Route 66 was one of the original U.S. highways, originally running from Chicago to Los Angeles. Driving Route 66 embodies the spirit of Americana. It’s a trip back in time, combined with plenty of rural kitsch. People plan entire road trip vacations along Route 66. It seems to carry with it a certain romantic nostalgia. Me? Well, up until my road trip I had no interest in travelling what is often referred to as the “Main Street of America.” Yet somehow the Mother Road got under my skin, and some of my most important lessons of the road were discovered on Route 66.
NO REGRETS. I didn’t seek out Route 66, rather, it found me. In Chicago I invited a small group of old law school chums to catch up while eating Dell Rhea’s chicken in my crappy hotel room. Little did I know, but Dell Rhea’s Chicken Basket was inducted into the Illinois Route 66 Hall of Fame in 1992. And seriously, it was probably the best fried chicken I’ve ever had. It was only after devouring this mouth-watering chicken and visiting with my friends, that I realized that there are no wrong choices in life. Every decision I’ve made in life was made for a reason, and it is often only years later that I can reflect on a seemingly “wrong” decision and realize that it made perfect sense in the grand scope of life.
DON’T FORGET TO PLAY. Up until Missouri, my road trip lessons were heavy. I was often wracked with emotion, and I intentionally let myself feel my pain. I wrapped myself up in my pain and tried to own it the only way I knew how: by submerging myself in it and then going to battle with it. I did this intentionally, because I wanted to do the work. I wanted to grow. I didn’t want to put a band-aid on the unhappiness and regret I had in my life, rather I wanted to deal with the problems once and for all. It was the only way I could see to finally create the change I so desperately sought. However life is about balance. You can’t have one extreme without the other. This is why my whimsical Route 66 drive through Missouri was so important. You need to have fun in life to balance out the difficult part of life. And so Missouri taught me the importance of keeping my eyes and heart open, of being in the moment, and of seeking out the playfulness that each day has to offer.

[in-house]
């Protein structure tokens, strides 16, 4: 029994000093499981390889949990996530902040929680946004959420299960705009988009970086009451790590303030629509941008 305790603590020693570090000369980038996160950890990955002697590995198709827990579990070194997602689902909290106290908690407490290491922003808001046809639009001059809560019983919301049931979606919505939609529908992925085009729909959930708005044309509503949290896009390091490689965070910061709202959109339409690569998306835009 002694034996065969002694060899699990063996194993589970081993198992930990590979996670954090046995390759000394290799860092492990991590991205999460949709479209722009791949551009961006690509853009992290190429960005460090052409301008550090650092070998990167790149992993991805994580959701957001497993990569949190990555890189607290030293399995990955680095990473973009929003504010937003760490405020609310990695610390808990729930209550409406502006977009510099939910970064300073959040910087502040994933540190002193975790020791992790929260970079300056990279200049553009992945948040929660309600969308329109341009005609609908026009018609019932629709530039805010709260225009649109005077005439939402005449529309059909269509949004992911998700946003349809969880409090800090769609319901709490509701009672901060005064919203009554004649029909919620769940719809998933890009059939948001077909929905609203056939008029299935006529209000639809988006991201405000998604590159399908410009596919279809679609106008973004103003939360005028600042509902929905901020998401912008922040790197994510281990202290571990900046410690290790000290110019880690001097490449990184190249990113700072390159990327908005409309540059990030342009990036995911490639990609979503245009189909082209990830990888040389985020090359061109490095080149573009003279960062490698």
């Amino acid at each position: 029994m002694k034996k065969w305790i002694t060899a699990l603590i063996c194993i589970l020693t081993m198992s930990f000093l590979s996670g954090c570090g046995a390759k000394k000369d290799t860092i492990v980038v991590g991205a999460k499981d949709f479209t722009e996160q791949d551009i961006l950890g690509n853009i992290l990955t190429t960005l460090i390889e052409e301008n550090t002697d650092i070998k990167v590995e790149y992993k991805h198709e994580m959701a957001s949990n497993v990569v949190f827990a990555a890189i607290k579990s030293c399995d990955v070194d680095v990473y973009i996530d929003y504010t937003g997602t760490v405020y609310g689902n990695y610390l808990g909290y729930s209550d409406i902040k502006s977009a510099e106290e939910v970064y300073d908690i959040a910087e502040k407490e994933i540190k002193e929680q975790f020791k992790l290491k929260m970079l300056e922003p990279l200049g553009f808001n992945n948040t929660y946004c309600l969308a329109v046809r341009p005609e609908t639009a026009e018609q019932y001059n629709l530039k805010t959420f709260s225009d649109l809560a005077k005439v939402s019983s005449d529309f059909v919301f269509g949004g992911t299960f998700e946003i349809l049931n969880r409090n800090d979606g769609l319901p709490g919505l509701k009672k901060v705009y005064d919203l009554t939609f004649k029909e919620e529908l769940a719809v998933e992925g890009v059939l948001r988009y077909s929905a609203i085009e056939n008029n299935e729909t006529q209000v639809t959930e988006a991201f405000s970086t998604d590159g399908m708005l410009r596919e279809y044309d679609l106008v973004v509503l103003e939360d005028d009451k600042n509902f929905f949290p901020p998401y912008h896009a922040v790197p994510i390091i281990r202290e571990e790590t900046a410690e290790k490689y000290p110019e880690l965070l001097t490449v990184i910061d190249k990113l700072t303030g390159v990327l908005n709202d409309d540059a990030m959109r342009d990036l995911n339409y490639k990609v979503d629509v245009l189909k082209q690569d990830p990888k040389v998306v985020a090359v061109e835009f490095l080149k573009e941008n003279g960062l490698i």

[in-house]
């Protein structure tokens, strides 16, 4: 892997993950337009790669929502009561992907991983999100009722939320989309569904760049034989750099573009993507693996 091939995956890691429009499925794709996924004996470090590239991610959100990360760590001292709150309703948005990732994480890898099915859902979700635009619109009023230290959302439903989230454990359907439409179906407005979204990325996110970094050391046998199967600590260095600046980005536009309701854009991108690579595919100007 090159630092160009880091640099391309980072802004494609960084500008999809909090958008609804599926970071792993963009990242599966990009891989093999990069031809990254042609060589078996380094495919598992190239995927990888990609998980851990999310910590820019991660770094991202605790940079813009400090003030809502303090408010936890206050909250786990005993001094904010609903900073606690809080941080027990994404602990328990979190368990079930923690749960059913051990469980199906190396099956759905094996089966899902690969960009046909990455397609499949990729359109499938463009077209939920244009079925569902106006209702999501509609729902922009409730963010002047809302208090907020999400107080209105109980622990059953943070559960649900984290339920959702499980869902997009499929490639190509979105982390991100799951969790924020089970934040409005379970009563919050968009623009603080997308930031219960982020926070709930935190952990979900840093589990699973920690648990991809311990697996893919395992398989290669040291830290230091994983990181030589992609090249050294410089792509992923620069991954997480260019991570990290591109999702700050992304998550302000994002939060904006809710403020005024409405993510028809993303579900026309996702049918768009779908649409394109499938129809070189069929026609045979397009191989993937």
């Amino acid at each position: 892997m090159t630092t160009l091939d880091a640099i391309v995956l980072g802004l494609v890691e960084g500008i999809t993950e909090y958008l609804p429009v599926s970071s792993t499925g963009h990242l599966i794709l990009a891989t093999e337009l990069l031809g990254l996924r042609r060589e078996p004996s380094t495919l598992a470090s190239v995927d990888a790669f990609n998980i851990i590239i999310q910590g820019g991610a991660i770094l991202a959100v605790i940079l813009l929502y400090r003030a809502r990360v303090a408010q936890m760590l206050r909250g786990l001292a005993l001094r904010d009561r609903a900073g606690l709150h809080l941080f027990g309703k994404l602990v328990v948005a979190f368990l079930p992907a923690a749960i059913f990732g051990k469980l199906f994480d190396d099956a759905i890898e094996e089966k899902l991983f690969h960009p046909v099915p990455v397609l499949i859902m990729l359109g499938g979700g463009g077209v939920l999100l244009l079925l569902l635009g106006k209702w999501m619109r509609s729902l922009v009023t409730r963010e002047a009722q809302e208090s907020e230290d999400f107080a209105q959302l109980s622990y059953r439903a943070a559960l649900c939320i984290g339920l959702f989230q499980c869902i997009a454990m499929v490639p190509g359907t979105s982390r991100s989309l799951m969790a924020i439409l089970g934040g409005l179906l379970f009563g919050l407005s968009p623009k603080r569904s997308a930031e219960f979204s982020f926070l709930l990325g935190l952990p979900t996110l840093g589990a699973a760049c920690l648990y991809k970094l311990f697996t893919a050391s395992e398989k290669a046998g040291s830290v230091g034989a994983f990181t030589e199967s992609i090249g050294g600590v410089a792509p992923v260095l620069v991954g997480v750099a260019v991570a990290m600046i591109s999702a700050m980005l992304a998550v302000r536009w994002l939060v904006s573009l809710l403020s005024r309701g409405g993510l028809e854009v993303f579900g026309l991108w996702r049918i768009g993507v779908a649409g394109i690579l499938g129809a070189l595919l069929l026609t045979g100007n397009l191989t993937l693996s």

FOLLOW YOUR HEART AND TAKE LEAPS OF FAITH. In the last days of my road trip I found myself outside the Grand Canyon in the quaint Route 66 town of Williams, Arizona. It was here that I struggled with making one of the biggest decisions of my life. I had decided to move to Houston to explore a relationship with someone I had met on the road. Making such a drastic, rash, seemingly irresponsible decision to explore a relationship that was so new was wildly out of character for me. Yet my intuition was telling me to do it. For the first time in my life I made a decision for myself, and silenced my worry that I would be judged. After the move I fairly quickly realized that this relationship was not going to be healthy for me. Yet now (going back to my Chicago lesson of No Regrets), I realize that I made that decision for a reason. It led me to Austin, a place that has screamed HOME to me since my very first visit.
I recently stumbled upon the book Route 66: Lost & Found by Russell Olsen. Complete with maps, profiles and beautiful photography, it’s a remarkable guide to traveling Route 66. It’s also proven a remarkable guide for me to reflect on some of my more valuable lessons of the road.
Read me on The Huffington Post: http://www.huffingtonpost.com/christine-buckley/